The boldly and rather ironically named Love (125 pages; Archipelago Books), written by Norwegian author Hanne Ørstavik, was originally published in her native country in 1997. Twenty years later, it has now been translated into English by Martin Aitken and is being released in the United States by Archipelago Books, perhaps in part due to the steady demand here for dark, noir-like literature out of Scandinavia.
Exploring many opposing themes, including hope, disappointment, longing, and unrequited love, the novella tells the story of Vibeke and her young son, Jon, who have recently moved to a secluded town in the northern reaches of Norway. The action of the story takes place over the course of just one day as mother and son go off on their separate journeys. Ørstavik invites the readers into her two characters’ innermost thoughts, seamlessly switching back and forth between their perspectives— often within the same paragraph. Their stories unfold breathlessly close together on the page, suggesting the strong link between mother and son that Vibeke’s actions betray.
It is the day before Jon’s ninth birthday and he spends the majority of it by himself. He takes Vibeke’s absence to mean she is busy planning a special celebration for him, but as readers we know this isn’t true; her designs are much more self-involved.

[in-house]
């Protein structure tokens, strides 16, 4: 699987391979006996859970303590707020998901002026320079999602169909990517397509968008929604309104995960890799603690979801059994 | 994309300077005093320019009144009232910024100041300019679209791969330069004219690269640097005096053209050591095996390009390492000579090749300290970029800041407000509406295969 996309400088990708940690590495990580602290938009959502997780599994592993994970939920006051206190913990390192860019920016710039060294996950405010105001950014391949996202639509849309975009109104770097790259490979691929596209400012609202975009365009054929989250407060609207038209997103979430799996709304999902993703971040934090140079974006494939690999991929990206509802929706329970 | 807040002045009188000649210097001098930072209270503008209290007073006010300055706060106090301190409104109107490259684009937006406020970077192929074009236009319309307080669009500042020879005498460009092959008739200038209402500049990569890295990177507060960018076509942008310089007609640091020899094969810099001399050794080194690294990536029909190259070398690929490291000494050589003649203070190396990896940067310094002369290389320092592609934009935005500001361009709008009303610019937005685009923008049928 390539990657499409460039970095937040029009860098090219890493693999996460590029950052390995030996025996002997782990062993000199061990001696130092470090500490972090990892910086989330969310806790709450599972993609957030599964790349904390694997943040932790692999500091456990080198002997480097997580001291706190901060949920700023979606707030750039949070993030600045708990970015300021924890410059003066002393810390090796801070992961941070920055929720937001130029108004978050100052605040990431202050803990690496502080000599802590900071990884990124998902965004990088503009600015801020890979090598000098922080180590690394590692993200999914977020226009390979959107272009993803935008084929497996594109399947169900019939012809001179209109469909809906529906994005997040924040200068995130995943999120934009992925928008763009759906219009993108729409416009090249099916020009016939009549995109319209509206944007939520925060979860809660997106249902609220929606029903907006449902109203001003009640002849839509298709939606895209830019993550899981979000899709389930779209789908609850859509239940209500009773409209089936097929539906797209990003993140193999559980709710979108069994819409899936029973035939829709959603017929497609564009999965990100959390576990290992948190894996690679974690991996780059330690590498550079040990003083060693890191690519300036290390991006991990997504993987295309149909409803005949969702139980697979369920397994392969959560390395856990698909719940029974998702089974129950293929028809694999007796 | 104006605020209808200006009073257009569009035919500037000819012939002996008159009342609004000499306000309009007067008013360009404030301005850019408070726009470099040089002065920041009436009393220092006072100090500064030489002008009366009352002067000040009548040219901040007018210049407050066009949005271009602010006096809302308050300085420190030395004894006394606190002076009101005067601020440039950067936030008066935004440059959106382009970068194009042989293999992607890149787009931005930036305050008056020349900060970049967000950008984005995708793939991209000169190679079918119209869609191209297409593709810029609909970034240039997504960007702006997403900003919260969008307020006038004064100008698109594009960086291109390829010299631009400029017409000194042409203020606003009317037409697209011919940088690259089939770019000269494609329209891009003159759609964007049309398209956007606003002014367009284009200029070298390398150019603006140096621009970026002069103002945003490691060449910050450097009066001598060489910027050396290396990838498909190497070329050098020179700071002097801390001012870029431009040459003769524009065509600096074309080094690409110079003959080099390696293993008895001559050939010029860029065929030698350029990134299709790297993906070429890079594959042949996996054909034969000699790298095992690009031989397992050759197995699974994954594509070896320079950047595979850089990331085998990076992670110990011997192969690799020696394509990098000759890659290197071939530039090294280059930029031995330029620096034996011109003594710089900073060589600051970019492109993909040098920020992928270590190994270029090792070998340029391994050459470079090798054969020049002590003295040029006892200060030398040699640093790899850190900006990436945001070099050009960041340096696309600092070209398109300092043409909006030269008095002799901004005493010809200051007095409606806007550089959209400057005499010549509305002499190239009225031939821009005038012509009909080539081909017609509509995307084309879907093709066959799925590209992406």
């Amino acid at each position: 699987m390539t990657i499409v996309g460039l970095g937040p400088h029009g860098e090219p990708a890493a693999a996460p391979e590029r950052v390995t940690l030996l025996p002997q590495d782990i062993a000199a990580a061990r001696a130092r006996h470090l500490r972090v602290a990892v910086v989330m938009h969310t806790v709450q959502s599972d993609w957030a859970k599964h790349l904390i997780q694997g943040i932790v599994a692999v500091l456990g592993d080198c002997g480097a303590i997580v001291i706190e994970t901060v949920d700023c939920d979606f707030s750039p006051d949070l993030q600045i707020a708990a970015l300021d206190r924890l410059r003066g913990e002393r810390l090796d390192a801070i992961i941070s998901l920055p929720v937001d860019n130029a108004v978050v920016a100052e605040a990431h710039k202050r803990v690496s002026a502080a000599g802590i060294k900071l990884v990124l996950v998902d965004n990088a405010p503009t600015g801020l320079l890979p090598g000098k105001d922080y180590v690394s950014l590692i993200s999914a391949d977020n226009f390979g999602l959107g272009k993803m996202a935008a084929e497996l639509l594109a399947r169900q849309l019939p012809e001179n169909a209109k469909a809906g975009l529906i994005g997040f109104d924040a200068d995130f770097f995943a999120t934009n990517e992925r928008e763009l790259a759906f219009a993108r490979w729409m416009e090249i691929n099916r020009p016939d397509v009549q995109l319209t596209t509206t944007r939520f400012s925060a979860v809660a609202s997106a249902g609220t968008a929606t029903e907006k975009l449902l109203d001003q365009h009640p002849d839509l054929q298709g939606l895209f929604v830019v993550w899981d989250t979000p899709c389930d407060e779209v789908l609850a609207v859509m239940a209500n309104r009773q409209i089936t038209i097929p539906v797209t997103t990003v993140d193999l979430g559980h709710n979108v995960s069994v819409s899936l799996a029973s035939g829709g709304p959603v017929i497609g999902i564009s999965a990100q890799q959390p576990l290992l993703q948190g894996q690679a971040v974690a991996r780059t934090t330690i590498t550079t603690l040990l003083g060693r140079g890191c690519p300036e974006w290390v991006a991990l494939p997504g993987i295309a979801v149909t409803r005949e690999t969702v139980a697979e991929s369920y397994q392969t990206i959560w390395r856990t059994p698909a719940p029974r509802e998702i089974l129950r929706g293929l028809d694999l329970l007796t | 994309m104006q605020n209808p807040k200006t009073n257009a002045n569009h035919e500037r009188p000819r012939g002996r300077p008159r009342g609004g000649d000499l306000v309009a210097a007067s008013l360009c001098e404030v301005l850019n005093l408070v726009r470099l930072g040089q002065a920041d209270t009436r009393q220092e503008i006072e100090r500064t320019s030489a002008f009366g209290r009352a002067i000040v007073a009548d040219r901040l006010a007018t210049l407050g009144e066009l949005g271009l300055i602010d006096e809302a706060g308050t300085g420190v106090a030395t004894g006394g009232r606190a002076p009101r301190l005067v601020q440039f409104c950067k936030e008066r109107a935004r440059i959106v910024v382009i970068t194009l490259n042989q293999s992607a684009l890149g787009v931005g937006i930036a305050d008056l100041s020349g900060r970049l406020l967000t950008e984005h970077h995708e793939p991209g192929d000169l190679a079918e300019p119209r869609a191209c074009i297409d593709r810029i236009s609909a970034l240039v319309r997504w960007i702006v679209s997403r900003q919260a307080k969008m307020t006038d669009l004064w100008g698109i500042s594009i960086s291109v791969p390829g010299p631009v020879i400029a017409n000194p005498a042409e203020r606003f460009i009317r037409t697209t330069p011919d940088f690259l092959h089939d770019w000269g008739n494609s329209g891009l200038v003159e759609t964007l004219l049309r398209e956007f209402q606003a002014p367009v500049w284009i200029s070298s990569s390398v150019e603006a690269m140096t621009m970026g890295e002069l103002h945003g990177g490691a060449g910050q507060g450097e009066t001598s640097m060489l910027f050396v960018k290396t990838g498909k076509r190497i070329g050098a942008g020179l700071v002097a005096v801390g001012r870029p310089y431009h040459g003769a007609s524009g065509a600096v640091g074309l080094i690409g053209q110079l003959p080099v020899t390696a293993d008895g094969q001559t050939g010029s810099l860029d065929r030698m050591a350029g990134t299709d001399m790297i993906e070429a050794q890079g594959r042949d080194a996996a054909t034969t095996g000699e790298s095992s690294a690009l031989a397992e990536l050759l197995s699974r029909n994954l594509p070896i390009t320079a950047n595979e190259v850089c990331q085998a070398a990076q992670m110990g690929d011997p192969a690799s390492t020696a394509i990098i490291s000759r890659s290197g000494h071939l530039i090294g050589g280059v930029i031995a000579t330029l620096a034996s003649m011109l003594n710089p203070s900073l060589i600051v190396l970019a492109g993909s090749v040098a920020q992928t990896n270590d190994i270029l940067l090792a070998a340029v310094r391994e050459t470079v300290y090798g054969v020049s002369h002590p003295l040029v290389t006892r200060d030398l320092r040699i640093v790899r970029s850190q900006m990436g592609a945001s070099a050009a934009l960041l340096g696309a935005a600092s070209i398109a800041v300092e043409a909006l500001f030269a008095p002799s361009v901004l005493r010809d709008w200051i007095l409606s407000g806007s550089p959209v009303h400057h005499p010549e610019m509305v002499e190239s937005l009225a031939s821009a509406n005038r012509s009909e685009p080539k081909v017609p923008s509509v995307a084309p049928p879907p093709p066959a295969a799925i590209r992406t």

Though it’s easier to be angry with Vibeke rather than sympathetic, her deep loneliness and insecurities are apparent. Her character proves selfish and single-minded: she doesn’t think about what it takes to be a good mother, she wants to find a man. To that end, she cares about being beautiful; her needs come before Jon’s. In contrast, Jon constantly thinks of his mother. He wonders where she is, what she’s doing, and fantasizes about his birthday cake and the train set he hopes to receive.
As their nights progress, a creeping sense of tragedy brews within the story. Vibeke spends her evening bar-hopping with a man she met at a traveling carnival, while Jon bounces from stranger to stranger, accepting their offers to stay warm. Though Love is only one hundred and twenty-five pages, its careful craft and beautiful details make it worth savoring—right to its haunting but inevitable conclusion.